Premiered November 8-17, 2019

Pacific Northwest Ballet, McCaw Hall

Program Notes

Seattle is a magical place with its fairytale-like old growth forests and the glowing of the brick and glass buildings that shine out across the Sound at twilight. We are enveloped in the warm embrace of history here—from the pervasive smell of creosote mingling with the petrichor to the purple skylights embedded in our sidewalks that illuminate the underground world beneath our feet.

It’s against this backdrop that we began to ask ourselves What truly makes Seattle so special? We ventured out into the streets, asking anyone we met about their opinions and experiences here, making all kinds of new friends along the way. We found some common themes: 1) THE RAIN; 2) The people: their special knack for beautifully strange and informative conversations; 3) The arts and the astounding breadth of creativity, personality, and individuality inherent in the very soul of the city. And, finally, we heard A LOT about the fast paced changes of Seattle today. “Do you remember when —?” “Did you know that —?” and “There used to be—” are all too common refrains overheard on our sidewalks, in busses and bars, and throughout conversations with friends and strangers alike.

As two Seattleites who had been raised here, moved away, and then returned, these seismic changes that Seattle is experiencing are something we talk about often. We concluded that while local businesses might speak to the character and mood of the city at a specific moment in time, they aren’t—and cannot be—the soul of Seattle. We went in search of something more substantial and far more sincere.

Rain hitting the roof of your car, waves lapping the shores, and ferry horns blasting through the fog across the Puget Sound are local sensations free to be experienced by all. We followed the brilliant example set by the esteemed Gordon Hempton, the preeminent wildlife and nature recording artist, as well as his extremely influential natural sound conservation efforts: Quiet Parks International and the One Square Inch of Silence project (Hoh Rainforest). Through him, we were given the inspiration and the means to record our own sonic journeys through the Pacific Northwest. You will hear many of these recordings tonight! This was our starting point.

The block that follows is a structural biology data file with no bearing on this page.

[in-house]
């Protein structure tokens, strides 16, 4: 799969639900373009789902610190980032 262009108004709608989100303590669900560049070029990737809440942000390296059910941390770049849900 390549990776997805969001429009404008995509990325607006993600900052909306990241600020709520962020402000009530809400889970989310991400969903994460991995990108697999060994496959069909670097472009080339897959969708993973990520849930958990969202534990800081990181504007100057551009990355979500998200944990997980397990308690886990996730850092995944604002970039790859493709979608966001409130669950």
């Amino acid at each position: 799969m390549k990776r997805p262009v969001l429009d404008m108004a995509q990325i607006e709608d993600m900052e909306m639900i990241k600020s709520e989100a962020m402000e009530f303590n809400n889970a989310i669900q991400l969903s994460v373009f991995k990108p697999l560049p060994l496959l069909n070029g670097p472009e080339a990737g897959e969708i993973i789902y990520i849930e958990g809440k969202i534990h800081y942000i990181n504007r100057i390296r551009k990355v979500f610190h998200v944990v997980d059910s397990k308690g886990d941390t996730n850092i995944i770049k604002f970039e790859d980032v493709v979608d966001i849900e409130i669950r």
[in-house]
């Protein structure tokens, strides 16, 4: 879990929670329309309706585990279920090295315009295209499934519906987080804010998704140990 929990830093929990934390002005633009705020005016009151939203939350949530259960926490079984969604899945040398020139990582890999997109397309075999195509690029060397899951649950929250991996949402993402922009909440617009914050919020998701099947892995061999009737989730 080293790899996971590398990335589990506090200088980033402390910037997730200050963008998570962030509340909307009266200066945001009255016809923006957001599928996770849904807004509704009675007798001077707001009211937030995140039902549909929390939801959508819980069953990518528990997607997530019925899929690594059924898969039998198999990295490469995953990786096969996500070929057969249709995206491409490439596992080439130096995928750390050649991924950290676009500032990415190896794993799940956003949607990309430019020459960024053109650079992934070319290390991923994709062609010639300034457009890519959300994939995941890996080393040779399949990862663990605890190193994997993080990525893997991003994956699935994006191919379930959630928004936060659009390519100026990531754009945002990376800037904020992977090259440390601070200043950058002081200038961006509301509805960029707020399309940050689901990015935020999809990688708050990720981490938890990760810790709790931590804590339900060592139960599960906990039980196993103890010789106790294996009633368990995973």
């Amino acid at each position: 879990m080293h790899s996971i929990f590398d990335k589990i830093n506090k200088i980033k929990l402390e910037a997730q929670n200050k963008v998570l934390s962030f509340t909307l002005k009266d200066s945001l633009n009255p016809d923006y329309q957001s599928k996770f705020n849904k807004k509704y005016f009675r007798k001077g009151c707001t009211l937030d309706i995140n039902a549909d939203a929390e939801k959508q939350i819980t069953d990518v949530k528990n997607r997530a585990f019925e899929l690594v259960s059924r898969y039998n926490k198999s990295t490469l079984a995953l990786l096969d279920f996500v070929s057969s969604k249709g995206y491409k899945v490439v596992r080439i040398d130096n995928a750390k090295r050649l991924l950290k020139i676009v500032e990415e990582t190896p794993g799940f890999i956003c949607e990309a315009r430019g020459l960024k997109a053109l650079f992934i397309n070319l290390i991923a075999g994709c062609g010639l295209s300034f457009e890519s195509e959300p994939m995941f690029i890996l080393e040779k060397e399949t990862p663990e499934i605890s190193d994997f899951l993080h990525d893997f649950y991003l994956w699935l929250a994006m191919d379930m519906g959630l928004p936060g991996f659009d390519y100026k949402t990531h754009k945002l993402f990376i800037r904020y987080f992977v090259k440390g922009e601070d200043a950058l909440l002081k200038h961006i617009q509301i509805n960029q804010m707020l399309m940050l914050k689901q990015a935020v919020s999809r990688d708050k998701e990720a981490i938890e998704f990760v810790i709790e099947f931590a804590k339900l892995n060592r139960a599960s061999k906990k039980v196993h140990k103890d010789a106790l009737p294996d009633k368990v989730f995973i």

We then sought out the most creative PNW residents we could find in order to express our views of this city, and we came up with our dream team. The beautiful and moving musical compositions of the incomparable Jherek Bischoff intertwine with our Seattle soundscapes, providing a counterpoint of feelings and emotions throughout our piece. The incredible artists Maxfield Woodring and Eli Lara, under the direction of Sydney M. Pertl, have rendered a real time artistic masterpiece of our surroundings that will be created before your eyes. Patrick Stovall, who has worked at PNB as well as many other local theaters, has designed his first, full costume set at his home company. Finally, Reed Nakayama, our lighting designer and multi-tool problem solver, ties all of these aspects together to cohesively present them to you.

However, this ballet was truly only made possible through the wisdom, insight, and contributions of many, many incredible individuals. From summer indigo dyeing sessions to in-depth history lessons, we would not be here without you. (Yes, you.)

We hope you enjoy watching this ballet as much as we loved making it. Remember, Seattle lives on through all of us: Appreciate your surroundings, love your neighbors, support your local businesses, artists, and creators.

 

Remember, you keep our city perfect by changing it for the better.

Cheers!

 

Miles and Sydney M. Pertl,
a brother and sister production team of dance and art
aka the SeaPertls

coming soon:

more on the production and making of wash of gray

videos, slideshows, and process pictures!

© 2019 Angela Sterling

In the press

© 2020 by SeaPertl Productions